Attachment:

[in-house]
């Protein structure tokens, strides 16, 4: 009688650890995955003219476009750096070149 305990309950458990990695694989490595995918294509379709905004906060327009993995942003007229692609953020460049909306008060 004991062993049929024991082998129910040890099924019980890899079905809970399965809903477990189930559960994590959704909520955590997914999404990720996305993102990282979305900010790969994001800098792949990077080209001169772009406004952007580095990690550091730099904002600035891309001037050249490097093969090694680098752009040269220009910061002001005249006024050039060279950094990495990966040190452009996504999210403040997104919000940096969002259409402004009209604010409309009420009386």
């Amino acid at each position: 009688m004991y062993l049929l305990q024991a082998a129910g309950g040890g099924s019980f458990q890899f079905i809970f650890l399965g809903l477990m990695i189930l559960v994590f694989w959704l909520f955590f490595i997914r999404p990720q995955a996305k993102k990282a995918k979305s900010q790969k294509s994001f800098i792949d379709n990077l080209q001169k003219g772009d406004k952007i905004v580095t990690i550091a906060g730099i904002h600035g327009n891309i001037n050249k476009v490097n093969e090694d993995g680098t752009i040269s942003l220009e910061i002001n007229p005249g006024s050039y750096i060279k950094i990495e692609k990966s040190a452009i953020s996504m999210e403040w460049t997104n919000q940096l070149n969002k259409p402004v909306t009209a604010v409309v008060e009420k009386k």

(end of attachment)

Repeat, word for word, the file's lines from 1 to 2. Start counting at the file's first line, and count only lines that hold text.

[in-house]
């Protein structure tokens, strides 16, 4: 009688650890995955003219476009750096070149 305990309950458990990695694989490595995918294509379709905004906060327009993995942003007229692609953020460049909306008060 004991062993049929024991082998129910040890099924019980890899079905809970399965809903477990189930559960994590959704909520955590997914999404990720996305993102990282979305900010790969994001800098792949990077080209001169772009406004952007580095990690550091730099904002600035891309001037050249490097093969090694680098752009040269220009910061002001005249006024050039060279950094990495990966040190452009996504999210403040997104919000940096969002259409402004009209604010409309009420009386």